Sound science and trade barriers

Democracy, autonomy, and the limits of the SPS agreement

Research output: Contribution to journalArticle

Abstract

This article examines the framework of the Agreement for Sanitary and Phytosanitary Measures (SPS Agreement) and assesses its impacts on domestic autonomy and authority in matters of food and environmental safety. The direct impact of the SPS Agreement appears quite limited, as only a few cases have arisen. The Agreement has not proven to be a pervasive tool for the purpose of overturning domestic policies on food or environmental safety, despite the fact that the WTO Panel or Appellate Body decisions have found that domestic measures violate the terms of the SPS Agreement. Limited enforcement mechanisms provide protection for domestic policies, though perhaps at the price of trade sanctions. Moreover, theoretical literature suggests that the SPS Agreement may indeed enhance democratic values by discounting the influence of special interests and retaining ultimate authority for enforcement within the discretion of domestic government. Important issues nevertheless remain, including the role of the precautionary principle in policymaking and the means to address normative values, such as developing moral consensus on animal welfare, in trade matters. Trade has proven to be a catalyst for change and cooperative development in this context.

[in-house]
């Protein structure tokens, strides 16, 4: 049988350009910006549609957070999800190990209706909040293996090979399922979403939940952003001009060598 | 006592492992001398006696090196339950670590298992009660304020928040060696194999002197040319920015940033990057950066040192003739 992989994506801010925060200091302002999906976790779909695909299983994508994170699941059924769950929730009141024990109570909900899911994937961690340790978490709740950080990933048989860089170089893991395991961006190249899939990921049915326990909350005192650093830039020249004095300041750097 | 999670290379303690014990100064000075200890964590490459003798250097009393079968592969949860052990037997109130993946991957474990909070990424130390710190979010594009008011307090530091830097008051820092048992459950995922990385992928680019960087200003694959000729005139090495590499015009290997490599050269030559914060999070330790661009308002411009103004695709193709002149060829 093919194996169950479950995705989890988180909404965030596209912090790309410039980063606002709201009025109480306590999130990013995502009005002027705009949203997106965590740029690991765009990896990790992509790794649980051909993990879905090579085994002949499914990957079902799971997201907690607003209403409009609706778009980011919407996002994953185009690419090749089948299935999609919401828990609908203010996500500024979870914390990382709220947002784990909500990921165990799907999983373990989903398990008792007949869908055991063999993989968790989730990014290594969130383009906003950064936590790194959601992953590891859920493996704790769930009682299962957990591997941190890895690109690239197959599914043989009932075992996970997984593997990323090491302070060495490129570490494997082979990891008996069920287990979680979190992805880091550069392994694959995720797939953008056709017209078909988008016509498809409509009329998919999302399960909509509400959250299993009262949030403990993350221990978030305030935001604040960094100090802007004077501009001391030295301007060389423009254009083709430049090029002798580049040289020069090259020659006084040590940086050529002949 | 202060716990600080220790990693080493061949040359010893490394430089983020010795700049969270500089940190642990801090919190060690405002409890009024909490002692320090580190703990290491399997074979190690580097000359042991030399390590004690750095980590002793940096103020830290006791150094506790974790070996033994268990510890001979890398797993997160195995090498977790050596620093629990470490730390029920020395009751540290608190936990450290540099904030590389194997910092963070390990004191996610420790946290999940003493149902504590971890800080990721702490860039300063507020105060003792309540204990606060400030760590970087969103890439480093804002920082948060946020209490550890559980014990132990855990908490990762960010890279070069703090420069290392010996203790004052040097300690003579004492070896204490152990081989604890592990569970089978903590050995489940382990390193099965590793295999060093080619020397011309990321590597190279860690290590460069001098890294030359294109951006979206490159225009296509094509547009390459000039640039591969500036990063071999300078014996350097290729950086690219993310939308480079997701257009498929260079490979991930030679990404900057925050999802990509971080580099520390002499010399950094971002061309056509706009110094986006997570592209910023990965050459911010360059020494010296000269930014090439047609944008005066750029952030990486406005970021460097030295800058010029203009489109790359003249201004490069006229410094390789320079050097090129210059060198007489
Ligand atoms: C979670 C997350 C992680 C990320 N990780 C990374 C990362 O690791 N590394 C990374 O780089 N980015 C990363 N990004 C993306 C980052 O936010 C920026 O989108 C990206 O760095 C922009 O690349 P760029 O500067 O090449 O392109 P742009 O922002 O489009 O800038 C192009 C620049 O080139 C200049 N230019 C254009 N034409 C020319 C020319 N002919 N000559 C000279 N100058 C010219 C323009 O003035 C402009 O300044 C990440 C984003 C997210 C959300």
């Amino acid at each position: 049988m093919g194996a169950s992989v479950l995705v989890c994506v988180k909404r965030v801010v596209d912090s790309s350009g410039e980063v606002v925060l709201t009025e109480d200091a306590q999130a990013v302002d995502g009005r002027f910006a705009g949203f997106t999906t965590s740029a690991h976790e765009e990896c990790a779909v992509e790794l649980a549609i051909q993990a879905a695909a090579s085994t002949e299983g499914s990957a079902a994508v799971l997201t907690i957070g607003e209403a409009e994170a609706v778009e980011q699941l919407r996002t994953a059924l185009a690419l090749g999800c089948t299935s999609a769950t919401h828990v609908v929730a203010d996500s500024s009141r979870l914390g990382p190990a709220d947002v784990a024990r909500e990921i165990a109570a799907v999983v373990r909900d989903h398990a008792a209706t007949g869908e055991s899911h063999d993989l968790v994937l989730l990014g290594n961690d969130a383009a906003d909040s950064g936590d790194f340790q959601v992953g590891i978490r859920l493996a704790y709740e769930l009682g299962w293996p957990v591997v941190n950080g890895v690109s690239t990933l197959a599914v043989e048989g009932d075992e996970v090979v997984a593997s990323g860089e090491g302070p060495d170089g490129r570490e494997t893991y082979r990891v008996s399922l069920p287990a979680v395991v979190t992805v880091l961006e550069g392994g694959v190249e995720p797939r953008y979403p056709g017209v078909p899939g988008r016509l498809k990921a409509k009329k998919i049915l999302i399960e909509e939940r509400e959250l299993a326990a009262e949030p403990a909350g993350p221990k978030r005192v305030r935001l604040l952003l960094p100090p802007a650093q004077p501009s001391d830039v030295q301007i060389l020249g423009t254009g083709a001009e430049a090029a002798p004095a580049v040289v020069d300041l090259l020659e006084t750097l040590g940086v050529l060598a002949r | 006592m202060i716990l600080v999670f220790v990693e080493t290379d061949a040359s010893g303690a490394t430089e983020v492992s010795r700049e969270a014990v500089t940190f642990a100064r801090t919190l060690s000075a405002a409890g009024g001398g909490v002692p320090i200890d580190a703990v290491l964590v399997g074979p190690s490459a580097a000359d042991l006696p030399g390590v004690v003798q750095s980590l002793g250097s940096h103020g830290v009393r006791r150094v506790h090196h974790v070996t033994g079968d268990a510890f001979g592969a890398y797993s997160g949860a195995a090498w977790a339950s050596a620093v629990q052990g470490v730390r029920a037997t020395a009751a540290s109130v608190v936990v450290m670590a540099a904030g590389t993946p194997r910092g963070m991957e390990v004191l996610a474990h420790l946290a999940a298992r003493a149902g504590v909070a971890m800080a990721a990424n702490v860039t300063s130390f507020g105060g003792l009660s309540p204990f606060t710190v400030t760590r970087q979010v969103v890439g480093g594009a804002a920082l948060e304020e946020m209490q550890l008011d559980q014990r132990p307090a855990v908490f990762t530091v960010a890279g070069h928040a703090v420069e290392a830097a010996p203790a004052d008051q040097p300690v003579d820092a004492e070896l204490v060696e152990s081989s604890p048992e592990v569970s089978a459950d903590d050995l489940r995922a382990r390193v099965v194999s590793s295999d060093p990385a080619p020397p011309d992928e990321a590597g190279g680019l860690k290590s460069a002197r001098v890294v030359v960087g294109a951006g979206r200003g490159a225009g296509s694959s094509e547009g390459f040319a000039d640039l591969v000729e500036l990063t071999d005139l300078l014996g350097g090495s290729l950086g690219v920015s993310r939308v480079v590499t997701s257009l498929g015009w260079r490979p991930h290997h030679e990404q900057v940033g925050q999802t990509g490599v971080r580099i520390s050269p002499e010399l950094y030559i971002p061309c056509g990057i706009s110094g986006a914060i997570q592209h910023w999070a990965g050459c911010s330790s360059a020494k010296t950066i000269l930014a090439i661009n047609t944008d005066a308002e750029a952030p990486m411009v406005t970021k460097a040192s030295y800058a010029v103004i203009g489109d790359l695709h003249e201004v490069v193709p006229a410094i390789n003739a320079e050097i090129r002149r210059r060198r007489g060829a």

Original languageEnglish (US)
Pages (from-to)1-12
Number of pages12
JournalJournal of International Trade Law and Policy
Volume6
Issue number1
DOIs
StatePublished - May 31 2007

Fingerprint

environmental safety
trade barrier
domestic policy
autonomy
democracy
food
science
WTO
sanction